The boy in this very quiet story likes to be alone sometimes, too. It gives him the chance to hear more and see more of what’s around him — trees breathing in the wind, roots a-tangle across the earth. He spends time imagining. Asking himself unanswerable questions. Thinking. Wondering.
There is enormous strength and possibility in all of that, right? Time alone is a treasure for us and our children. The illustrations here do not look much like Henkes’ more recent work. They are sketchy and pencil-soft and pensive. It’s a lovely book, again in a smallish size, for ages 2 and up.
Do You Hear What I Hear? written and illustrated by Helen Borten
originally published in 1960; this edition published in 2016 by Flying Eye Books
Thanks to Flying Eye Books, we’ve got this gem back in print.
The graphic sensibility alone makes it a prize! I wish I could show you every page!
Attend to sounds. They are everywhere. And “different kinds of sounds make me feel different ways.” Loud goes with fierce and explosive. Quiet can be cheerful, mysterious, drowsy.
There are sounds “so quiet you can’t hear them at all.” Far off sounds. Powerful sounds. Sharp, low, grumbling, haunting, and joyful sounds. I love the language Borten uses, the keen, descriptive, sensory language, drawing us to consider, compare, become more aware.
One has to be quiet, to hear all of this. A lovely vintage read for ages 2 and up.
The Quiet Noisy Book, written by Margaret Wise Brown, illustrations by Leonard Weisgard
originally published in 1950; this edition 1993 by Harpercollins Children’s Books
These two masters of children’s literature and illustration teamed up over 60 years ago to produce this exquisite work of wondering, imagination, and quiet joy.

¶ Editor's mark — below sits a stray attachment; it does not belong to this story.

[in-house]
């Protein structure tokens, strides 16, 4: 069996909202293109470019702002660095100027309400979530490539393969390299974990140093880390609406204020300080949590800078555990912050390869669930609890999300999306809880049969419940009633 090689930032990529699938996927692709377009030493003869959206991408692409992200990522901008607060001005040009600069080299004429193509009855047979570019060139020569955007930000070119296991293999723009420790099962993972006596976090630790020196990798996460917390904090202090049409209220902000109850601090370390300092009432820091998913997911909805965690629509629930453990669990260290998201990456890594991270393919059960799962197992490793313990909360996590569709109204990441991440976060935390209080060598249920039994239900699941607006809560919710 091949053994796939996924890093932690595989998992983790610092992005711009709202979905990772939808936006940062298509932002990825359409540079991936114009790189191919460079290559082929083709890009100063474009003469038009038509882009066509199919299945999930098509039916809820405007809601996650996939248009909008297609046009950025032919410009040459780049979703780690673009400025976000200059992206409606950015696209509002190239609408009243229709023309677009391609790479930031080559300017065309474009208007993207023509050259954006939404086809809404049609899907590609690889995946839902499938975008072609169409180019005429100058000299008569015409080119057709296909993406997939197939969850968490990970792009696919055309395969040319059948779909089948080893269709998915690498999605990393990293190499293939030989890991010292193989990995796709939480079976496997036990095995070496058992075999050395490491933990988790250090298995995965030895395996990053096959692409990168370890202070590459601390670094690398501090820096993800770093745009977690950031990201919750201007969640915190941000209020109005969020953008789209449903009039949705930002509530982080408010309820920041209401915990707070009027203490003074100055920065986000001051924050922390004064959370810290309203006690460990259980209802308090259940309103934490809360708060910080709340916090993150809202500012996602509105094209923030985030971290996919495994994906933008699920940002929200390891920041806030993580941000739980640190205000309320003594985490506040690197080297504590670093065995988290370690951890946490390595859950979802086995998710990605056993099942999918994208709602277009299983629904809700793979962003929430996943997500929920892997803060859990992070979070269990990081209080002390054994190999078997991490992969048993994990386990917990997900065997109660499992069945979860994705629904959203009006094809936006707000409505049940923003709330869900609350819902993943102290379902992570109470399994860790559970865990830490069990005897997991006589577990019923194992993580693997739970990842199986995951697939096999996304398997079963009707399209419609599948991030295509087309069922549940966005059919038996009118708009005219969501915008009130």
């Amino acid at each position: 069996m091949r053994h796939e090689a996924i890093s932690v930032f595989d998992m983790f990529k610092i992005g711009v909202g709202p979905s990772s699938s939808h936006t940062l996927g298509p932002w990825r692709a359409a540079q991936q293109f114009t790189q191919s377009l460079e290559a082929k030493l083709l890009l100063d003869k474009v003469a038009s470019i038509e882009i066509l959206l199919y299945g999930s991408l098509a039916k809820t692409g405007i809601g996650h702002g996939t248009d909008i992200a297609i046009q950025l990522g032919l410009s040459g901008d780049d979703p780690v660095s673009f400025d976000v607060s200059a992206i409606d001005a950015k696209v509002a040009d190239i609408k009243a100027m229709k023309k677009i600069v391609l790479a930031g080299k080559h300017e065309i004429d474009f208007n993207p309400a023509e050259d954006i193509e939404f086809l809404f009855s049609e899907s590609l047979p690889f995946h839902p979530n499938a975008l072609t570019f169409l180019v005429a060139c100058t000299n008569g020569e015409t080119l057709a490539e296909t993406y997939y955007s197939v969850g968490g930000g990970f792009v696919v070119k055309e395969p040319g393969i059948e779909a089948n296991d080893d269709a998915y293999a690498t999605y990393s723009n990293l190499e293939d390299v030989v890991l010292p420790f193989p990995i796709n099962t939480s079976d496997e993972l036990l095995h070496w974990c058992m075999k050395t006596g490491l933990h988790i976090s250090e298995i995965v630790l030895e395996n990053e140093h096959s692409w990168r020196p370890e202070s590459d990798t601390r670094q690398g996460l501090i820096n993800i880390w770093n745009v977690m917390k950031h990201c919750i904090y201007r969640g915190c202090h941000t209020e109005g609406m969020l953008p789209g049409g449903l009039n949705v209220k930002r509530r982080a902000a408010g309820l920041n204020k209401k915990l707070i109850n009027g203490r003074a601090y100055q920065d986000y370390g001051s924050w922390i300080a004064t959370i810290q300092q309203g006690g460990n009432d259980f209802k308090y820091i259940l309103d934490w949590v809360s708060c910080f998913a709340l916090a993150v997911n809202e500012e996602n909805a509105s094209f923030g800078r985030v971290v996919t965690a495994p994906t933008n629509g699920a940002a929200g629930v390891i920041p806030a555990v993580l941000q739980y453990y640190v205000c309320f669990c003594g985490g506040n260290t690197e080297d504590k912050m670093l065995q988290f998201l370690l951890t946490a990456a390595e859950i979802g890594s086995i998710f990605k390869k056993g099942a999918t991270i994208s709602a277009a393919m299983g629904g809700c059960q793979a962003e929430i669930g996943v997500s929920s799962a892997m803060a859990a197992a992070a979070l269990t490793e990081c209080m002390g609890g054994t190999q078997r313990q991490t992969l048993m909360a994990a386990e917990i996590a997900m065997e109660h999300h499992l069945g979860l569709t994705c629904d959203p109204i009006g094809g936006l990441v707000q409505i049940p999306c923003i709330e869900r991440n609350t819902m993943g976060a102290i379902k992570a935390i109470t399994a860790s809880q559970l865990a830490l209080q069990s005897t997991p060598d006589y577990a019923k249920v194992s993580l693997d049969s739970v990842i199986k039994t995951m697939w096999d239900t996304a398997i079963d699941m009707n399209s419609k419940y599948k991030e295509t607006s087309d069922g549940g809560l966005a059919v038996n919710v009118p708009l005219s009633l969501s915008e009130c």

Muffin, a wee pup, has been soundly sleeping all night long, but “quietly something woke him up. A very quiet noise. What could it be?”
Was it a bee wondering? Was it a skyscraper scraping the sky? Was it — oh mercy me! — a cow putting on her petticoat?
Each question splashes across the pages in Weisgard’s triumphant graphic genius as our curiosity about that sound grows and grows. Such a quiet sound. “As quiet as someone eating current jelly.” That quiet. What could it be?
Perfectly pitched for curious minds, ages 18 months and older, it’s a glorious vintage read.
Finding Wild, written by Megan Wagner Lloyd, pictures by Abigail Halpin
published in 2016 by Alfred A. Knopf
Finally, this exuberant celebration of wilderness.
I love the restorative power of untrammeled wilderness. As children’s lives grow increasingly busy and increasingly restricted due to concerns over security, there is an urgent need, it seems to me, for opportunity to breathe tree-filled air, run freely, exert legs on unpaved paths, stick fingers in sap, pick burrs off wool socks, follow the beckoning shush of a cascade, see stars, do nothing.
The beauty and glory and wildness of untamed outdoorsness is sung in these pages as two kids search for wild.
What is it? Where is it? Can they find wild, even in the city? Lovely language accompanied by tender, joyful illustration work. Get inspired to search for wild with ages 3 and up.